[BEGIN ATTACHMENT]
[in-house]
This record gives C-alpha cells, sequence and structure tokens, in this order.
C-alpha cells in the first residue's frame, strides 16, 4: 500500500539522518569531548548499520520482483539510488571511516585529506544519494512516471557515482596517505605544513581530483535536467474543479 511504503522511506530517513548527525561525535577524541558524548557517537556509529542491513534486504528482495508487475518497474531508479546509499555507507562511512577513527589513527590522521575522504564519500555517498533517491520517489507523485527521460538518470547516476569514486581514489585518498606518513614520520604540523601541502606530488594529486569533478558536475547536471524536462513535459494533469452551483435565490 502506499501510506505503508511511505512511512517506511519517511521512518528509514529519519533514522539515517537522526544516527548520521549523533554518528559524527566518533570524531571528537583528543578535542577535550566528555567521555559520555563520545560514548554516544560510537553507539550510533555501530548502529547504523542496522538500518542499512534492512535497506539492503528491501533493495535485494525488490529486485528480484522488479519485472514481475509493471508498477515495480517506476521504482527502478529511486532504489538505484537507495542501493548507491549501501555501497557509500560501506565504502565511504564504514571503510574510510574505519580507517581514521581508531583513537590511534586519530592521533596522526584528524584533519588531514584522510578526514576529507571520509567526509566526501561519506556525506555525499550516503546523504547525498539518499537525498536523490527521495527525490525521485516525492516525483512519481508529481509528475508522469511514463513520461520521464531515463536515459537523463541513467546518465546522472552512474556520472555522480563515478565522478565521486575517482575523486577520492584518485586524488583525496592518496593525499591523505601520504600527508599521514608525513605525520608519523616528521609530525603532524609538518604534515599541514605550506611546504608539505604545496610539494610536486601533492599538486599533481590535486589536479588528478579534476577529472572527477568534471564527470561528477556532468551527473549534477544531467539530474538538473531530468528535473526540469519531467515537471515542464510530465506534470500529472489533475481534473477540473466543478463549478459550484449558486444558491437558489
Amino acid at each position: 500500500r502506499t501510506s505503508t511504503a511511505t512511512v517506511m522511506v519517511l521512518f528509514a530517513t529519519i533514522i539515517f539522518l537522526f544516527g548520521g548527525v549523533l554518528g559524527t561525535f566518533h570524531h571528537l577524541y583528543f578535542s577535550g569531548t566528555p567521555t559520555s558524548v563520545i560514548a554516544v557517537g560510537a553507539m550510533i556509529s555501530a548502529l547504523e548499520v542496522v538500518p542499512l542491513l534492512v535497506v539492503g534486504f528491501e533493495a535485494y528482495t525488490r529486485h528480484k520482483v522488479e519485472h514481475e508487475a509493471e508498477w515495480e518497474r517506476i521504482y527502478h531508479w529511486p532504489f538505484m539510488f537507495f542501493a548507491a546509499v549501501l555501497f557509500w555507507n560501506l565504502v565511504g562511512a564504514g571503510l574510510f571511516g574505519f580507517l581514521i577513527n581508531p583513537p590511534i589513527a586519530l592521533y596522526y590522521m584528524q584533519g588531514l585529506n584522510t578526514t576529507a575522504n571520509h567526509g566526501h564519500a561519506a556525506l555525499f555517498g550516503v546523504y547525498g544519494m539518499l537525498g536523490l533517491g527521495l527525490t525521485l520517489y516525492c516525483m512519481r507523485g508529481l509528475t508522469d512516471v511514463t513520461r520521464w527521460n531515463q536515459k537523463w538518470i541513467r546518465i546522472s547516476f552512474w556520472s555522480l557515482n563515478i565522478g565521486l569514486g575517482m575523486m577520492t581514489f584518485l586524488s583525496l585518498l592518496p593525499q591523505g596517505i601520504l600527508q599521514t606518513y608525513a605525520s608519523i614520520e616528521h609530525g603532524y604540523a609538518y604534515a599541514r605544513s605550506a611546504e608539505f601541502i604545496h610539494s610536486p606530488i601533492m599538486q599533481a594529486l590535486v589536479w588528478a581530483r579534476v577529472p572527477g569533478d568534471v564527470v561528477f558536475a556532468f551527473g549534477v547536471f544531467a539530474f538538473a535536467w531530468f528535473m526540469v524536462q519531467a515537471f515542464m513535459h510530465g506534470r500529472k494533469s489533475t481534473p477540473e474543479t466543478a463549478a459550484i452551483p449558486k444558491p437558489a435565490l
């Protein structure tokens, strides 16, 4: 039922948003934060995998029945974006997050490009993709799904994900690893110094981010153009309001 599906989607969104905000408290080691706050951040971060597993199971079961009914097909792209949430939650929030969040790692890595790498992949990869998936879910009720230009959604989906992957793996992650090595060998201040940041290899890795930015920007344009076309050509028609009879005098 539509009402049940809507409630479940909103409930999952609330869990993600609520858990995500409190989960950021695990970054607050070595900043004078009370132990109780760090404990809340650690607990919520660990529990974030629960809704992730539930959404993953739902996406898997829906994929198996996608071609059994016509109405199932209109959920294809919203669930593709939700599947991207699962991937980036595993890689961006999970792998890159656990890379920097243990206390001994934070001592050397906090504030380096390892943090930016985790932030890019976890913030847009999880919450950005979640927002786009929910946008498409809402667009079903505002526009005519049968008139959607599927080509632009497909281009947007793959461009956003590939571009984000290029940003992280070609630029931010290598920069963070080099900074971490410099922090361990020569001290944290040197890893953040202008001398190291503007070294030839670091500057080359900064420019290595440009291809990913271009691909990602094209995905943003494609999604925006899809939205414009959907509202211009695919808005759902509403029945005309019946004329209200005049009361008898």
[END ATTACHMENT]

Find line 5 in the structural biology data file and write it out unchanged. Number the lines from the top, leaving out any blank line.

């Protein structure tokens, strides 16, 4: 039922948003934060995998029945974006997050490009993709799904994900690893110094981010153009309001 599906989607969104905000408290080691706050951040971060597993199971079961009914097909792209949430939650929030969040790692890595790498992949990869998936879910009720230009959604989906992957793996992650090595060998201040940041290899890795930015920007344009076309050509028609009879005098 539509009402049940809507409630479940909103409930999952609330869990993600609520858990995500409190989960950021695990970054607050070595900043004078009370132990109780760090404990809340650690607990919520660990529990974030629960809704992730539930959404993953739902996406898997829906994929198996996608071609059994016509109405199932209109959920294809919203669930593709939700599947991207699962991937980036595993890689961006999970792998890159656990890379920097243990206390001994934070001592050397906090504030380096390892943090930016985790932030890019976890913030847009999880919450950005979640927002786009929910946008498409809402667009079903505002526009005519049968008139959607599927080509632009497909281009947007793959461009956003590939571009984000290029940003992280070609630029931010290598920069963070080099900074971490410099922090361990020569001290944290040197890893953040202008001398190291503007070294030839670091500057080359900064420019290595440009291809990913271009691909990602094209995905943003494609999604925006899809939205414009959907509202211009695919808005759902509403029945005309019946004329209200005049009361008898």